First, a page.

What It Means To Be An Effective Photograph

officer standing in front of cells with inmates

I’m now back working and researching in New York after my trip to Paris. Paris is an important city to many of my favorite photographers, so it was really great to explore with that in mind. I went to three different photography museums / archives while there: the Fondation Henri Cartier-Bresson, The Galerie nationale du Jeu de Paume, and The Maison Européenne de la Photographie.

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While in Paris I read On Photography by Susan Sontag. Sontag addresses the boundaries activist photographs must exist within in order to be effective, as well as the fragility of the line between awaking consciousness and numbing it. These boundaries have been occupying my mind and research. I’m at a stage now where I’m trying to compile what I’ve learned so far and piece it together into concrete and comprehensive ideas. I’ve realized this is going to take a long time to do. The more I dive into what I know, the more questions seem to arise. Right now I’m struggling with the way I’m defining social change and what it means for a photograph to be “effective”. Social documentary photographers are constantly bringing the world’s attention to injustices and social problems. I guess what I’m grappling with is if creating that awareness and bringing eyes to these issues is enough. Is a photograph effective simply because it shows what we would not ordinarily see?

I think too much exposure to social documentary photographs often numbs us. We are in an age now where there is a proliferation of images— we are bombarded with visuals through advertisement, digital media, social media, television, etc. Trying to understand the power of images today is very different than looking at the power of images in the past.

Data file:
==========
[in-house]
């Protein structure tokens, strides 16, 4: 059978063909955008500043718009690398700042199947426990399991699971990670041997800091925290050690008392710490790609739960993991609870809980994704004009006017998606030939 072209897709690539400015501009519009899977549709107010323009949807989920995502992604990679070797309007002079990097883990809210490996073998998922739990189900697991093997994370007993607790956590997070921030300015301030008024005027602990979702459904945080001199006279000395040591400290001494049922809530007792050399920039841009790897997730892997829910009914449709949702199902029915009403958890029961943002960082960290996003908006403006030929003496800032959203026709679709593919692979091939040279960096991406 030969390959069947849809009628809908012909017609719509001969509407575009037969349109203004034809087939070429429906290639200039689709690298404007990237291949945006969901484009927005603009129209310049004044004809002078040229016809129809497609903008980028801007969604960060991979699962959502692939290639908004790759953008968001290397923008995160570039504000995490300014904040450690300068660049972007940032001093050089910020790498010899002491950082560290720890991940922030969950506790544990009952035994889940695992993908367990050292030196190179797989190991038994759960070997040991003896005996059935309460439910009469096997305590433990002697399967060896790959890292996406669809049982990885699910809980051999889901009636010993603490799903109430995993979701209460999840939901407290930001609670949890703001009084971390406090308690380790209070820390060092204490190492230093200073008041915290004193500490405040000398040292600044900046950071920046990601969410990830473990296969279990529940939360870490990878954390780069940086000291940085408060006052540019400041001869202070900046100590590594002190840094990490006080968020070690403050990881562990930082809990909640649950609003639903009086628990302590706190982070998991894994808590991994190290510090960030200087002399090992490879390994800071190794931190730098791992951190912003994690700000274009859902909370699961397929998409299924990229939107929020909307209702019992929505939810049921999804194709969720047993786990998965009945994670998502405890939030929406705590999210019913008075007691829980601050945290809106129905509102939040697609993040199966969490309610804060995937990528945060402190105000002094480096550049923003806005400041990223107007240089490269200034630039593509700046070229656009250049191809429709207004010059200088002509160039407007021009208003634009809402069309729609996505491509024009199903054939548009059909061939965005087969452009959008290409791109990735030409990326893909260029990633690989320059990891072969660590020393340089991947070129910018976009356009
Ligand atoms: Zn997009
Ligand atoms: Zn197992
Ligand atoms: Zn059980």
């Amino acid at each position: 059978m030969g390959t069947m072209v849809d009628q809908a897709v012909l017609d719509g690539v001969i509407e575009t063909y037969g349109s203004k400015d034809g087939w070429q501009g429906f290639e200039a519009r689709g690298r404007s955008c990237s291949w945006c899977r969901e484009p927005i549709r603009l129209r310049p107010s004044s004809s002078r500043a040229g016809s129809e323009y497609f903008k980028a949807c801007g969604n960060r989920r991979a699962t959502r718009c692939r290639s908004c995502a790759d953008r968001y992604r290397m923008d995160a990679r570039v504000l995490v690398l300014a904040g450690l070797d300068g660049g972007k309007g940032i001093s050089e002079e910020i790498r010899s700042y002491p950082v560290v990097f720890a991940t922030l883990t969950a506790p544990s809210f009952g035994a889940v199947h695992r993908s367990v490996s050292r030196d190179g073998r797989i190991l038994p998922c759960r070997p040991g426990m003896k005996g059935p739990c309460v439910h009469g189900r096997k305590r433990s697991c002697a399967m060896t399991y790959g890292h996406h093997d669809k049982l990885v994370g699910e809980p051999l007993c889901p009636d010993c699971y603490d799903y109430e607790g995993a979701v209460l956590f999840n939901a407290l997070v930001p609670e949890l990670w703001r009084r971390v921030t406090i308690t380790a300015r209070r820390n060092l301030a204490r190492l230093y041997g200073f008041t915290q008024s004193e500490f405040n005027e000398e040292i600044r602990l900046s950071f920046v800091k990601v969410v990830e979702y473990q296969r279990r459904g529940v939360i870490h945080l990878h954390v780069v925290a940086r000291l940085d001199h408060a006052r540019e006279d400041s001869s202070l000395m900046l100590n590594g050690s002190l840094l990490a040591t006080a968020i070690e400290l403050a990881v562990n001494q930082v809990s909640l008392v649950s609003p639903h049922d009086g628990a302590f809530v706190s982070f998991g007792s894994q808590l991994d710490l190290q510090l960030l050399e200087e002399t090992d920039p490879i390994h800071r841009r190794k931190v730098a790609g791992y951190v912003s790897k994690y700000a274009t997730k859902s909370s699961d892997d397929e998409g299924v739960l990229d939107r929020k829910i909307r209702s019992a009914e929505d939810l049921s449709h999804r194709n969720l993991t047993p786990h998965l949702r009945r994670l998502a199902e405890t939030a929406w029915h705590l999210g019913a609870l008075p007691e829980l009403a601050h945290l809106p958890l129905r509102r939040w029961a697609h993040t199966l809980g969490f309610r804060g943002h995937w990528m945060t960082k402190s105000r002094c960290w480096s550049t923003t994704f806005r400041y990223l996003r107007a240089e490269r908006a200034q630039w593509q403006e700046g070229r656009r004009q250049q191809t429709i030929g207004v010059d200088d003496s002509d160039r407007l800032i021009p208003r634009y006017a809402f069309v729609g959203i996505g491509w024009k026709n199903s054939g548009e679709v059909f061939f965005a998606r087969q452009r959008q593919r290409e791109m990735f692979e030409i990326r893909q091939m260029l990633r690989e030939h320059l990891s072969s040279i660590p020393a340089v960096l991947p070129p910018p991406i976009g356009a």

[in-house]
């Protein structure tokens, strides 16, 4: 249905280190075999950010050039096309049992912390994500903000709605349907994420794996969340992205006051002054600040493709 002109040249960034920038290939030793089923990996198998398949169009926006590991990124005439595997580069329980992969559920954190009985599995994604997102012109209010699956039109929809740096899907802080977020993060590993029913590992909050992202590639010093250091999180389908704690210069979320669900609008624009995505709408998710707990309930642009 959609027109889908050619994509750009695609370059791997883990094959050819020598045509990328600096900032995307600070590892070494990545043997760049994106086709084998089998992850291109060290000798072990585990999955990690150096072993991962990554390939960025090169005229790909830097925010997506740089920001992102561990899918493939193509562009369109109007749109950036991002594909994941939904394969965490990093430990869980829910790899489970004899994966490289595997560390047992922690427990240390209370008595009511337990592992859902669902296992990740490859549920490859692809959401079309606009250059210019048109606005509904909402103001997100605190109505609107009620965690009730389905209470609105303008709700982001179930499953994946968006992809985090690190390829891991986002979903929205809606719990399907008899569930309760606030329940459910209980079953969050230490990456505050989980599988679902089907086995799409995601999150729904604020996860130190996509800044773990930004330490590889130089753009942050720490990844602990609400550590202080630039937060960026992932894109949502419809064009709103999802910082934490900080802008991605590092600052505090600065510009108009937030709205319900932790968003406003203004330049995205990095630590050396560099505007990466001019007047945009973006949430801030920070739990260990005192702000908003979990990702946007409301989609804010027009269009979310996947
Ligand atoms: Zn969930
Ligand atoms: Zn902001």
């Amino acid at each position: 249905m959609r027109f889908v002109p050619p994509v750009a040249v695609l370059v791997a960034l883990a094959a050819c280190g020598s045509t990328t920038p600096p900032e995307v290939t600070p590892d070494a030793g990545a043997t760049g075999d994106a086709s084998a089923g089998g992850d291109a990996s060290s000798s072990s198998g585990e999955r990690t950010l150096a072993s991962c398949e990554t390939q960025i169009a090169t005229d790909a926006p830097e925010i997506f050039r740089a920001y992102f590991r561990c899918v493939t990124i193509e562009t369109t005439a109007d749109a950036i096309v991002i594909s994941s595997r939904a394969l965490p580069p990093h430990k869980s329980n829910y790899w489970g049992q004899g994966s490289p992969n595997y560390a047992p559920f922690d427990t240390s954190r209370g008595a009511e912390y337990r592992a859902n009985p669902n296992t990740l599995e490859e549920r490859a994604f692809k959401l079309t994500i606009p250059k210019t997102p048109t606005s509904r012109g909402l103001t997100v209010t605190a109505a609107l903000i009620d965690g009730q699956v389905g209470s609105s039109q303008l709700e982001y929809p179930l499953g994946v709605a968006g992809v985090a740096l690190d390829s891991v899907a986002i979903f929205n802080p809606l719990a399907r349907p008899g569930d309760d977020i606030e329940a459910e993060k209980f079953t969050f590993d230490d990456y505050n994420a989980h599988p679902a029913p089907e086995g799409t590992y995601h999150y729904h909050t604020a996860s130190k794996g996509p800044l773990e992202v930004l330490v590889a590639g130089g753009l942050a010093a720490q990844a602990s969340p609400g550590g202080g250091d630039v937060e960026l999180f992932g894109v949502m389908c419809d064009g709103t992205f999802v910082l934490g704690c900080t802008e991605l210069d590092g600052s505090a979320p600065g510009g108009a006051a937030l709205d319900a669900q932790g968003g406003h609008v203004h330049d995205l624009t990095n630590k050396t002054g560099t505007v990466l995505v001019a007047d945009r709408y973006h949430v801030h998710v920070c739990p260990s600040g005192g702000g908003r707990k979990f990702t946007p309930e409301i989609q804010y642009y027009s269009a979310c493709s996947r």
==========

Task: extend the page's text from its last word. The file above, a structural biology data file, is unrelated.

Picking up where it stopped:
I’ve been using Sontag’s ideas sort of as a rubric to analyze the work of photographers. For example, I looked at the portfolio of Donna Ferrato who did an extensive project on domestic violence. I think Ferrato produces very strong work that juggles context, aesthetics, outrage, and compassion very well.

Renz Correctional Center, Jefferson City, Missouri, 1990 Women who kill their husbands in self-defense, get the longest sentences. Fifty years or even life without parole is common. Jefferson City, Missouri, 1990.
Renz Correctional Center, Jefferson City, Missouri, 1990
Women who kill their husbands in self-defense, get the longest sentences. Fifty years or even life without parole is common. Jefferson City, Missouri, 1990.

Dealing with these topics and questions has put me into a paralysis in terms of my own photography. I’ve been finding it very difficult to produce new work. I’m hoping by continuing to examine portfolios and stick with what I’ve researched so far, I can come to terms with some of the questions that have come up — and that may help me with my creative block.

— Maya W Richardson

4 thoughts on “What It Means To Be An Effective Photograph

  1. Hi Maya,

    After reading your piece I’m very curious to hear what you end up concluding about how to gauge an image’s effectiveness. What immediately occurred to me is how the internet and especially social media has created various means for judging an image’s ‘effectiveness’ in terms of likes, shares, up- votes etc. In a strange way these sort of rubrics we all engage with can create a social understanding of an image’s impact. But then the issues of numbing really comes into play because I feel that if I see something twice, or even if something is too similar, on social media I tend to disregard it. Which means that inevitably the most impactful or effective images get mired in their own popularity. Of course the photography you are researching doesn’t really exist in the same sphere as personal social media posts, but when looking at effectiveness how an image is received on social media is an interesting perspective.